Composer: Wolfgang Amadeus Mozart (b. 1756 - d. 1791)
Performance date: 08/07/2018
Venue: St. Brendan’s Church
Composition Year: 1775
Recording Engineer: Ciaran Cullen, RTÉ
Instrumentation Other: bn, vc
Bram Van Sambeek -
Christopher Marwood - [cello]
74. COFFEE CONCERT – ST BRENDAN’S CHURCH 11.00
Bram van Sambeek [bassoon]
Christopher Marwood [cello]
Wolfgang Mozart [1756-1791]
Sonata for Bassoon and Cello in B flat K.292 
3. Rondo: Allegro
In early 1772, Hieronymous Colloredo, the Prince Archbishop of Salzburg, offered Wolfgang Mozart, then aged sixteen, part time salaried employment as a violinist in the Court orchestra. Wolfgang was to be based in Salzburg until his final split with Colloredo in 1777. These were, largely, five years of frustration for Mozart. He was no longer the precocious child star who, with his sister, had charmed and astonished the crowned heads of Europe. He was now seeking to make his own reputation as a mature performer and composer.
What we now call classical music was largely a reaction to the ornate and often serious style of the baroque. Outside the church, classical music tended to be light, charming; often delightful. This style was called gallant then and we would call it easy listening now. Mozart could and did compose almost endless quantities of delightful music in the gallant style, but his ambitions demanded more. And in Salzburg, there was no demand for more. The Prince Archbishop wanted to reform the liturgy and shorten the mass. Hence Mozart wrote a number of Missae Breves for the church and a quantity of divertimenti, marches and serenades for the Court.
To escape the tedium of Salzburg, Mozart undertook a number of journeys with his father to Vienna, Milan and Munich. These attempts to find the young Mozart a superior position were notably unsuccessful. Indeed the Mozarts appear to have irritated some of the most powerful. The Empress Maria Teresa wrote to her son, the Archduke, Governor of Milan, warning him not to employ the “young Salzburger”. “You have no need of composers or useless people…furthermore he has a large family”. Even though Mozart did not have a large family, the Archduke did not employ him.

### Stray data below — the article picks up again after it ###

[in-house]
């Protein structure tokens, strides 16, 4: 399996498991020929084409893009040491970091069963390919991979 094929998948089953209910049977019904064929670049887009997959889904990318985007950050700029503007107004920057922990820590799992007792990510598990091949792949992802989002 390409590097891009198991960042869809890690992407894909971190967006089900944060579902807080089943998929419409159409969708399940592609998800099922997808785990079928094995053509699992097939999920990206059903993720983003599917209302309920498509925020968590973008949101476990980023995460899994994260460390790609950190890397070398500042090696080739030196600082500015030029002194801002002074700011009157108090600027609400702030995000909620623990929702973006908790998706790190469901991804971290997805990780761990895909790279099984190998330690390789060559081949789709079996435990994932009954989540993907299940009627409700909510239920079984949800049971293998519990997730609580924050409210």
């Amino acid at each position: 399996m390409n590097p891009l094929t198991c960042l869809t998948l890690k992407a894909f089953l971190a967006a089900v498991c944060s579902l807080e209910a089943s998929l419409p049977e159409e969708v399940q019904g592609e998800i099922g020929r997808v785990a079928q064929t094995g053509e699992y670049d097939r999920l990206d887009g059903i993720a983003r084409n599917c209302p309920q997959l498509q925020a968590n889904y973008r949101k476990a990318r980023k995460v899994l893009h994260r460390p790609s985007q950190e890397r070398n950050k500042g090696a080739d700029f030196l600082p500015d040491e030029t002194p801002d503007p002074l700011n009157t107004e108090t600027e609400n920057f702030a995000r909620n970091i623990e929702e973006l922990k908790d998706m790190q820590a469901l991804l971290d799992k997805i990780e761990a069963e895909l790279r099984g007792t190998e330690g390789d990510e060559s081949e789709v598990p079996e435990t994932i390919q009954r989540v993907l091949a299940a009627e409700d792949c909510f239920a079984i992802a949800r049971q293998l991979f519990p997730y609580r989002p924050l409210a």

It was on one these trips, in this case to Munich in 1774-5 that Mozart probably met Thaddaus von Durnitz who was a pianist and bassoonist and it was he who probably commissioned this duo for Bassoon and Cello. Very little is known for certain about K.292. There is no signed manuscript which would definitively prove that it is by Mozart. It is certainly in his gallant style and bears certain resemblances to the earlier Bassoon Concerto. The combination of bassoon and cello is not quite as rare as you might think. Composers as diverse as Vivaldi and Hindemith composed for this combination. In the case of Mozart’s Duo, the cello part is essentially a base line which could be taken by a piano or even by another bassoon. The Duo could be a reduction of another bassoon concerto which may have been commissioned by von Durnitz but which has since been lost.
The first two movements are in sonata form. In both cases the development begins by repeating the phrase that concludes the opening statement. This repeats a device from the Bassoon Concerto. The slow movement is a melancholy aria for the bassoon. The last movement is a full scale rondo; each episode containing more and more witty bassoonery. The whole work is (of course) hugely delightful.
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